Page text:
An attorney for the Legal Marijuana Now Party asked the state Supreme Court on Tuesday to preserve its status as a major political party in Minnesota, describing new legal requirements to maintain that status as burdensome and raising questions about whether they violate the party's constitutional rights.

Legal Marijuana Now (LMN) is fighting to continue as a major political party in Minnesota in the 2024 election after the state DFL Party filed a petition with the court in February arguing LMN failed to comply with state law when filing its certification for major party status with the Secretary of State.

Under a DFL-led law change passed last spring, parties must submit a list of dates and locations of every convention held in 2022 in all congressional districts and in at least 45 county or legislative districts to maintain their major-party status.

The law also requires them to have a local chair and party officers as needed in each of Minnesota's eight congressional districts and at least 45 county or legislative districts. The DFL's petition says LMN didn't meet either requirement, among others.

"There's an administrative burden in complying with whatever way the government wants to do it," said Erick Kaardal, an attorney for the Legal Marijuana Now Party, adding that it interferes with a party's internal business. "If they don't do it the government's way, they get decertified as a major political party."

The Minnesota Secretary of State's Office initially rejected LMN's major party status certification for failing to meet these requirements but then approved it after the party said it held 76 conventions on the same day.

A district court judge recently sided with the DFL, finding that the LMN did not establish committees or meet leadership requirements under the law. They also didn't conduct "any convention for Minnesota's eight congressional districts and at least 45 Minnesota state legislative districts or counties."

Judge Edward Wahl recommended Minnesota's Secretary of State should "take all appropriate actions necessary to reflect that the Legal Marijuana Now Party is not a major political party in Minnesota" before elections this summer and fall.

Some of the requirements have been in statute for years, but changes made last session required political parties to report those to the Secretary of State's office to maintain major party status in the state. The DFL argues that only their party and the Republican Party of Minnesota met those requirements.

"The burden is not severe," argued attorney David Zoll on behalf of the DFL Party. "They could have brought themselves into compliance, and bringing themselves into compliance with that structure would not affect their ability to select their leaders, to choose candidates, to set their platform, to advance their goals, to choose their membership or communicate with voters, all of the things that are protected by the First Amendment."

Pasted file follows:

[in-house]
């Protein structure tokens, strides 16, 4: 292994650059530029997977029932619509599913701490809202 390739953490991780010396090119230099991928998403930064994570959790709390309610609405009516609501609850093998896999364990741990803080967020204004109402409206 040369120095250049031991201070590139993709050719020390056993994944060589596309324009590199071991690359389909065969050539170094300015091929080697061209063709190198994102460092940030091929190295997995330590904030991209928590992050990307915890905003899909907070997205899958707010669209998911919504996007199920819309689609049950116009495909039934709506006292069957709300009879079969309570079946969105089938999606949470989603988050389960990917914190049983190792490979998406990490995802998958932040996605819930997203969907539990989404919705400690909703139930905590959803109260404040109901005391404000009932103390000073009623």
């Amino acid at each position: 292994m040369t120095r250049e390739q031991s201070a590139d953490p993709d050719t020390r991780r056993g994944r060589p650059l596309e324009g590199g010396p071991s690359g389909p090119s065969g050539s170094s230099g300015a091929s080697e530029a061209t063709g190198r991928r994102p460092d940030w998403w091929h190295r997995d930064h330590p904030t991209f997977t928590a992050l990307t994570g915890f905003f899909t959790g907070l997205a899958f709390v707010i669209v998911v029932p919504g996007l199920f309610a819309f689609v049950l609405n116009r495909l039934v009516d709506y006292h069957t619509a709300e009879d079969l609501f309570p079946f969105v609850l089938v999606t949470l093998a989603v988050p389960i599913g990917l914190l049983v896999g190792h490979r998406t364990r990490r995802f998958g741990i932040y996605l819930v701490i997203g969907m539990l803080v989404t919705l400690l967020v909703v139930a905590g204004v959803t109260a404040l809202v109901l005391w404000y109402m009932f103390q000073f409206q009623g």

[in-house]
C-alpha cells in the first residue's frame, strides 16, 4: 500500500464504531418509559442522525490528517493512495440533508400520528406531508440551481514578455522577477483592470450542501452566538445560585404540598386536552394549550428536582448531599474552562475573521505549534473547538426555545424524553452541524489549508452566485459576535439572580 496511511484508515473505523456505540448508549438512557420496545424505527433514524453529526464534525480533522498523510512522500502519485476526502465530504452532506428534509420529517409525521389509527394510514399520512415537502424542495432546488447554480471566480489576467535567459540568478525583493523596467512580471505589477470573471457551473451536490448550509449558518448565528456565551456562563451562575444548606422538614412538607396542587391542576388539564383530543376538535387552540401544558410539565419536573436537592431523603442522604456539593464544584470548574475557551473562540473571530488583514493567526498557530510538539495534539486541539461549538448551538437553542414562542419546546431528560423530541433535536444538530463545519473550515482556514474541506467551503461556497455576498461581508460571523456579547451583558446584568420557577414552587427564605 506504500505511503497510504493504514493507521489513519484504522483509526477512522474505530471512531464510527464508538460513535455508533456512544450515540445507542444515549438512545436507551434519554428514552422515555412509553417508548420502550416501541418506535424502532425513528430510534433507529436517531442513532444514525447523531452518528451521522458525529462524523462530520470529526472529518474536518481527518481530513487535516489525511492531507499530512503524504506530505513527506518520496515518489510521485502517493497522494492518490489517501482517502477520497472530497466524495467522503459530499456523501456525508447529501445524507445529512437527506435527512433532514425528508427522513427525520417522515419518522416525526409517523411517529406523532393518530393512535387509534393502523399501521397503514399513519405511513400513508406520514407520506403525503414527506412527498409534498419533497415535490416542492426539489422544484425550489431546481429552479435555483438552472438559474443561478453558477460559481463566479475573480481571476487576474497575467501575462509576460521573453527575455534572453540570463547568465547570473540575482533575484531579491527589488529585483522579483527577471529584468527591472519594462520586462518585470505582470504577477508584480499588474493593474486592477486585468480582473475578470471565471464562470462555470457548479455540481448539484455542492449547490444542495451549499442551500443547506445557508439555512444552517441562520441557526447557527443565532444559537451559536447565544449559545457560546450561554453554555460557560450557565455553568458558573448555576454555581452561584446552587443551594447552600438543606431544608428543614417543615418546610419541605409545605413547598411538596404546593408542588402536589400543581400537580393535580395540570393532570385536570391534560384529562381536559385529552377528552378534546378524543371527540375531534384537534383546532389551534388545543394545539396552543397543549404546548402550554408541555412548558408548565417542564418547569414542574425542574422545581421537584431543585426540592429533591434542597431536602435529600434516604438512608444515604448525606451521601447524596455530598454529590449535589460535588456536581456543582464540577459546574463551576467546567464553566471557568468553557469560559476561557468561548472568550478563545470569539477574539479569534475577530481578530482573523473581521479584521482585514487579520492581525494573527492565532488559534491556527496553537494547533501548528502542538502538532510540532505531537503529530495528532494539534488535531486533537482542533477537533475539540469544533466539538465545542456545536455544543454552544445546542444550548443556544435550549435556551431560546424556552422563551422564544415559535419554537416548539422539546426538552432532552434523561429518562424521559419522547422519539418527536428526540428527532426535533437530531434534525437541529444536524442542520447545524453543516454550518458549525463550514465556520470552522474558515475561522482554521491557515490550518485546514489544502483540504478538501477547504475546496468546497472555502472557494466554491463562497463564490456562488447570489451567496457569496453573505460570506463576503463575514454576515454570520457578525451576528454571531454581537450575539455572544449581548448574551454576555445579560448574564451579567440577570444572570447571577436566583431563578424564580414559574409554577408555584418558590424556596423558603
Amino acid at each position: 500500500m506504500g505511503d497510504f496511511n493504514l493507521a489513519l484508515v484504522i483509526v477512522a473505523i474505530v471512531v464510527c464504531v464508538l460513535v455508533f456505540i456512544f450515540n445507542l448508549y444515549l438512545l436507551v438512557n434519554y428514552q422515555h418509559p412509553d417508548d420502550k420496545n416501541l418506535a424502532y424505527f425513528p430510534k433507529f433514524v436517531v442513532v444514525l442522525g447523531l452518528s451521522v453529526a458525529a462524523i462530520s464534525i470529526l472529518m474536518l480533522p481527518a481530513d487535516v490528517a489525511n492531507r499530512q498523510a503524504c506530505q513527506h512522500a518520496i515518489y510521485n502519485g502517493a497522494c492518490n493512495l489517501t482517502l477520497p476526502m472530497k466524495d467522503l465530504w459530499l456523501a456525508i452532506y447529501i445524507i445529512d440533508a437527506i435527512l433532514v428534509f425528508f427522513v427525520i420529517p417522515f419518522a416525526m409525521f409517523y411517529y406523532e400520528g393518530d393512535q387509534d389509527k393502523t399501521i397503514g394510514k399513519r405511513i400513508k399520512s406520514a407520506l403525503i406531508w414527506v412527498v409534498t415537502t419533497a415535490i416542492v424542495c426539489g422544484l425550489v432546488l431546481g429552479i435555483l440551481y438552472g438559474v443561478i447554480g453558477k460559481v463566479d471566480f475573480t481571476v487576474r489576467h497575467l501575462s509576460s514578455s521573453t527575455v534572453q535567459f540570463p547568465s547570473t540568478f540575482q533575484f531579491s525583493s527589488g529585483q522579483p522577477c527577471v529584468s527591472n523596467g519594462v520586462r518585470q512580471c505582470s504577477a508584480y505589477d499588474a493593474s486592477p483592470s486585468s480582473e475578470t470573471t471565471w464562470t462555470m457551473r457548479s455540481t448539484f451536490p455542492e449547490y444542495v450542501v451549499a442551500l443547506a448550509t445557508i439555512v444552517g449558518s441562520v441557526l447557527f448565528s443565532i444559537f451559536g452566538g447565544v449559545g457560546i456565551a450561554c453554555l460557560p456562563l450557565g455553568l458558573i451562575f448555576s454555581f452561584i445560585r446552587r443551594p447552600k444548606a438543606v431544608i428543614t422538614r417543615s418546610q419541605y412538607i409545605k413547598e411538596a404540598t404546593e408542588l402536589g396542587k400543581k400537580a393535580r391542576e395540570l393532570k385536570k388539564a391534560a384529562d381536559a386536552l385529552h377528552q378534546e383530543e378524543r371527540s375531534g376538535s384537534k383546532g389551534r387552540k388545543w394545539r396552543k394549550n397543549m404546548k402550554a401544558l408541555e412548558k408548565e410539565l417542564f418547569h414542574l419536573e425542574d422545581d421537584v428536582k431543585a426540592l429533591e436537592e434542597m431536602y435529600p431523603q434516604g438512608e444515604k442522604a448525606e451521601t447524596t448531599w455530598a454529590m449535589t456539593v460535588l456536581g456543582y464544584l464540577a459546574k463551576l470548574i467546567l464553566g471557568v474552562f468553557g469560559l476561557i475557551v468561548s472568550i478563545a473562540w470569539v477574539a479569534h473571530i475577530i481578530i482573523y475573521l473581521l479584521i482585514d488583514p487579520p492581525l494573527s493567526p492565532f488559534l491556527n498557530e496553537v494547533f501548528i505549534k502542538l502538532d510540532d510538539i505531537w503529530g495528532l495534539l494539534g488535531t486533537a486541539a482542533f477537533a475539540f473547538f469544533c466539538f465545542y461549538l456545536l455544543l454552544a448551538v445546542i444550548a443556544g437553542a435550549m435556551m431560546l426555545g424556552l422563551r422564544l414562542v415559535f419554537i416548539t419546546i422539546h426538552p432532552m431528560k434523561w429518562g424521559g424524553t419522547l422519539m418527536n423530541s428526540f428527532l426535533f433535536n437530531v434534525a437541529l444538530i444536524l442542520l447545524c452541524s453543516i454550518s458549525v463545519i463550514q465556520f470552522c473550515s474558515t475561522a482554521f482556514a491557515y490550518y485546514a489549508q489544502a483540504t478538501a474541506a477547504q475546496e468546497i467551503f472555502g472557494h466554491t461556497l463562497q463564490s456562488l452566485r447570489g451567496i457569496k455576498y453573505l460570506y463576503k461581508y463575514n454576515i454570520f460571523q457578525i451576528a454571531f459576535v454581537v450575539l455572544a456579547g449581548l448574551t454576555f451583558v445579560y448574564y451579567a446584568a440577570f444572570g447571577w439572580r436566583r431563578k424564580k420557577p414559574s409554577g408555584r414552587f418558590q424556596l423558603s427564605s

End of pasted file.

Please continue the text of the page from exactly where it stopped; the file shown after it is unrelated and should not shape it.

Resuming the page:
Supreme Court justices questioned all the parties on whether the requirements were burdensome.

"It does strike me that the statutory scheme is awfully detailed and awfully invasive, am I right or wrong about that?" asked Associate Justice G. Barry Anderson.

The DFL defended the law as needed to show that a party has broad support across the state and deserves major party status and all the benefits that come with it, including automatic ballot access, protections for the party's name and qualification for public campaign subsidies.

Previously, a party could achieve major party status by maintaining a party organization and having at least one statewide candidate on the general election ballot who received at least 5% of the vote. Democrats raised the threshold to 8% of the vote in elections starting this fall.

Kaardal said the previous requirements have passed constitutional muster, as would increasing that threshold to 8% of the vote, but the new requirements are "directly regulating internal party affairs."

"The implications of your decision are very important because the state Legislature is watching," Kaardal said. "Is this a path that we want to go down? Do we want more of these regulations regulating the internal affairs of major political parties, minor political parties? ... Because that's where we're going if we don't have a strong, bright line."

Democrats have been critical of LMN, alleging that Republicans recruited candidates to run under their party banner in past elections, siphoning enough votes from their candidates to hand Republicans victory in key races.

Attorney Jon Woodruff, an assistant attorney general representing the Secretary of State's office, said if the DFL's petition prevails, LMN could still have access to the ballot on the upcoming election as a minor party in the state.

He asked the court to rule before May 15 to give state local election administrators enough time to understand their requirements for the state's August primary and November general elections.